A newspaper photographer, Jean, researches the lurid and sensational axe murder of two women in 1873 as an editorial tie-in with a brutal modern double murder. She discovers a cache of ... See full summary »
The story of USSR's first nuclear ballistic submarine, which suffered a malfunction in its nuclear reactor on its maiden voyage in the North Atlantic in 1961. The submarine's crew, led by the unyielding Captain Alexi Vostrikov, races against time to prevent a Chernobyl-like nuclear disaster which threatens not only the lives of his crew, but has the potential to ignite a world war between the super powers. Written by
Both the rescue sub, and the American destroyer, were former Canadian warships. The American destroyer was actually an 'Improved Restigouche' Class Canadian destroyer escort, which was decommissioned in the mid-90s. This class did not have a flight deck for a helicopter. Both ships used were stationed in Halifax, Nova Scotia, home of the Canadian Atlantic fleet. Halifax was used in shots of the K-19 departing for sea. In the background of that shot, Canadian warships can be seen. See more »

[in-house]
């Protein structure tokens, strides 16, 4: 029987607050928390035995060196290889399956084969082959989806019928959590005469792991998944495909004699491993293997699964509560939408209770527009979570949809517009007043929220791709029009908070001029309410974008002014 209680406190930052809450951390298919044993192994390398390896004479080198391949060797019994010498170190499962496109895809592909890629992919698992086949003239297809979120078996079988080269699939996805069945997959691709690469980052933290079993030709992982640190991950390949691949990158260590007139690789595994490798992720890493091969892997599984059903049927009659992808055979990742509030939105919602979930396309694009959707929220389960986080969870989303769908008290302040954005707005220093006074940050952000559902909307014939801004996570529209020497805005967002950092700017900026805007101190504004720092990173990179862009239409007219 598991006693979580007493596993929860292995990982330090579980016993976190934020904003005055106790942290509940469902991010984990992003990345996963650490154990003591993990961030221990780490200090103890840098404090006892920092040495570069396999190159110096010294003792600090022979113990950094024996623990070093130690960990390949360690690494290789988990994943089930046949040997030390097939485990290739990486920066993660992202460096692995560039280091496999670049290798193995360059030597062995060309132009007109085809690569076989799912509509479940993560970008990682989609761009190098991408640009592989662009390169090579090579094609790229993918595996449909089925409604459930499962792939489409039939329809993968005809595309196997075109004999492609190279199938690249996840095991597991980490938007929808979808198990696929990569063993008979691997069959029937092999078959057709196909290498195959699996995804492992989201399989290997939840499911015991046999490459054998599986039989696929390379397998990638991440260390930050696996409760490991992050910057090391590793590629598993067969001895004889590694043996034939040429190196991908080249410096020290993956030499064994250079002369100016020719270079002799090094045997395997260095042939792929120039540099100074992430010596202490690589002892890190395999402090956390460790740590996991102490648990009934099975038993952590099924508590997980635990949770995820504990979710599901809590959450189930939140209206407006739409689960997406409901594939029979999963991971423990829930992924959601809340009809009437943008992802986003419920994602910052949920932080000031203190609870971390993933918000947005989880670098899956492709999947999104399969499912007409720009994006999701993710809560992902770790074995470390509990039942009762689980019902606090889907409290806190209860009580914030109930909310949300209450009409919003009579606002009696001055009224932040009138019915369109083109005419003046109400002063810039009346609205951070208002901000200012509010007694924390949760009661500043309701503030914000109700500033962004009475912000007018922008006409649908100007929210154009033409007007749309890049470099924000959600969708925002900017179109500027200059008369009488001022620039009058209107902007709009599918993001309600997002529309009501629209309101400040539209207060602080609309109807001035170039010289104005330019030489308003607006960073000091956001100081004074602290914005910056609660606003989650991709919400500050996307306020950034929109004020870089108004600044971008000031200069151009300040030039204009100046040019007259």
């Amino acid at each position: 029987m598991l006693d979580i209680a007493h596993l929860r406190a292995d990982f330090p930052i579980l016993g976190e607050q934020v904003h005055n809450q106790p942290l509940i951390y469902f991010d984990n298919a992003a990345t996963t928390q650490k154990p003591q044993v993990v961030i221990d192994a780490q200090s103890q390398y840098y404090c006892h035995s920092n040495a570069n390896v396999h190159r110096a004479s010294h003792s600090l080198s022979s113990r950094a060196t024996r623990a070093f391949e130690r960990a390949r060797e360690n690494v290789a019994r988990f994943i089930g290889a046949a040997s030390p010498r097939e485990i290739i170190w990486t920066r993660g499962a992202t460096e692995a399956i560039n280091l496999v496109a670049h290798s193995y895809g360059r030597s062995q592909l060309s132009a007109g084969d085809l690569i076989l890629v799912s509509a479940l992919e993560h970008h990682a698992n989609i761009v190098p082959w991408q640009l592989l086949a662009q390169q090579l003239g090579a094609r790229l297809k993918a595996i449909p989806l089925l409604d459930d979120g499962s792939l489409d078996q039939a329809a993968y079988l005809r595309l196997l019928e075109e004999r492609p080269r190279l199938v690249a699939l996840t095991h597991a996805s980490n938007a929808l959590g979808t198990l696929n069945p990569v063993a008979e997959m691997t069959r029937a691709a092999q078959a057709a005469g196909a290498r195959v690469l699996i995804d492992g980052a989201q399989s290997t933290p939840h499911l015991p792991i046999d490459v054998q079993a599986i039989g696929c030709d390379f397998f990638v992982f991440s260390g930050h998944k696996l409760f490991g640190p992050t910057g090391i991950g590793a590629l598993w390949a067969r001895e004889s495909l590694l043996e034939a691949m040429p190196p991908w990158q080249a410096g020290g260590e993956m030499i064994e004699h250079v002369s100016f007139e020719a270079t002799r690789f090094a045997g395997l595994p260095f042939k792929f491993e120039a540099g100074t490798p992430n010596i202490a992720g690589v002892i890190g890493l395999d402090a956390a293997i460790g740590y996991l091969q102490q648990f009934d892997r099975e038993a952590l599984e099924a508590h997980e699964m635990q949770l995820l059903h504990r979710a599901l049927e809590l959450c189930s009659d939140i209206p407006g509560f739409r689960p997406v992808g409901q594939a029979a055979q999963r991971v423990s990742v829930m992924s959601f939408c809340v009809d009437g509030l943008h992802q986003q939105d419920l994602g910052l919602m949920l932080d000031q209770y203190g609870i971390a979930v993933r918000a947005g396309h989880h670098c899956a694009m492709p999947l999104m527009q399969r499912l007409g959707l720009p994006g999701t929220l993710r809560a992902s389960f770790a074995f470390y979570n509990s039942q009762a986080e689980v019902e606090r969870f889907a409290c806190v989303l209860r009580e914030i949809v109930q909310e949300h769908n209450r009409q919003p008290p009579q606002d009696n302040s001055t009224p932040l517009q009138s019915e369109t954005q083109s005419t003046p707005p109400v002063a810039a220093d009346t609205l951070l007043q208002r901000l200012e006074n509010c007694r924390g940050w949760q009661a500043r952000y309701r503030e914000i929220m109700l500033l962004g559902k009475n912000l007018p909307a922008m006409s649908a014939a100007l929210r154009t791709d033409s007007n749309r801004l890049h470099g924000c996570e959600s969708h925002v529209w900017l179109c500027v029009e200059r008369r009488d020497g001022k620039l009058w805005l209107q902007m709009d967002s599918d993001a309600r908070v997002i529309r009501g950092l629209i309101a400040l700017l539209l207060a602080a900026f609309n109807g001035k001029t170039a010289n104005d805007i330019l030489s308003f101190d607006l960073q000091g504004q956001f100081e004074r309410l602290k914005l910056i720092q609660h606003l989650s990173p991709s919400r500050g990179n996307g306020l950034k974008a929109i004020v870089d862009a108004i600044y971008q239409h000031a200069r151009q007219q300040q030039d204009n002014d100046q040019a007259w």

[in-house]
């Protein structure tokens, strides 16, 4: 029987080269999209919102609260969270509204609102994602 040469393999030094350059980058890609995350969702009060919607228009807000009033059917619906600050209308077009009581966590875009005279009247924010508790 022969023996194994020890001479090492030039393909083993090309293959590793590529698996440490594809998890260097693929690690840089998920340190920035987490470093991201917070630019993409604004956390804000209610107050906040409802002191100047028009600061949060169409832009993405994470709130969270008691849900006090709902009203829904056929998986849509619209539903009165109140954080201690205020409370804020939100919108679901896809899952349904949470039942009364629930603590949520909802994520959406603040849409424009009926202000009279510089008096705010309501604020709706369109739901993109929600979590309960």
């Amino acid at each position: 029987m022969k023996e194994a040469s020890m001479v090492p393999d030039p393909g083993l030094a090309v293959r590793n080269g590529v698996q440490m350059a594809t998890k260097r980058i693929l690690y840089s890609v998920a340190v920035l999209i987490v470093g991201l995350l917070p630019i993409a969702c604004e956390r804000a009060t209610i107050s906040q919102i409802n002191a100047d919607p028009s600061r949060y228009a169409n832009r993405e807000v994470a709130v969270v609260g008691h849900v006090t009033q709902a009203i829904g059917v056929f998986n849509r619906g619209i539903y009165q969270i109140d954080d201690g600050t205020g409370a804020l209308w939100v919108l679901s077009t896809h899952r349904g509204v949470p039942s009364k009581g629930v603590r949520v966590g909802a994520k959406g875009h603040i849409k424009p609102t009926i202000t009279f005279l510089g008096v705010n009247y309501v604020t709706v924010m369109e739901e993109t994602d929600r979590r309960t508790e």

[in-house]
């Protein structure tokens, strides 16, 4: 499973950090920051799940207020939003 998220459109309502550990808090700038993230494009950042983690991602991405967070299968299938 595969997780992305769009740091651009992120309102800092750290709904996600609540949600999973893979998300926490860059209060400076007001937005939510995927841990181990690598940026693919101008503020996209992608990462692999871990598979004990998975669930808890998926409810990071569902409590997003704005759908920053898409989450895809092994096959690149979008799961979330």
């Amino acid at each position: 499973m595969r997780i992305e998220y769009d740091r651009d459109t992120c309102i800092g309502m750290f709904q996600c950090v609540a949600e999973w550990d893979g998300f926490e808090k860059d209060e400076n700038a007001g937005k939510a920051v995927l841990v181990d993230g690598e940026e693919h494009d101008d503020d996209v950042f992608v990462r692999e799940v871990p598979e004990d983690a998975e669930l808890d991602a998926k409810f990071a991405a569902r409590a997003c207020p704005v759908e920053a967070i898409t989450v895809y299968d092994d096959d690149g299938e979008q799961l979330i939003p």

When the second reactor repair team begins welding the new cooling conduit, we spot the maker of the welding clamp: "Uniweld Products Inc" based in Ft. Lauderdale FL - definitely not a USSR supplier. See more »
This film reminded me more of "Glory" than of "Hunt for Red October" or "Das Boot." The men sacrificed themselves not for The State or some ideology, but for each other, their fellow men & their leader. You know, most of us can't change the world. In a million years, whatever we do won't make a bit of difference anyway. It's the small things--one person, one moment, one action--that really count. That's what this story said to me. Besides it's more exciting than all the shooting, car crashing, exploding movies out there.
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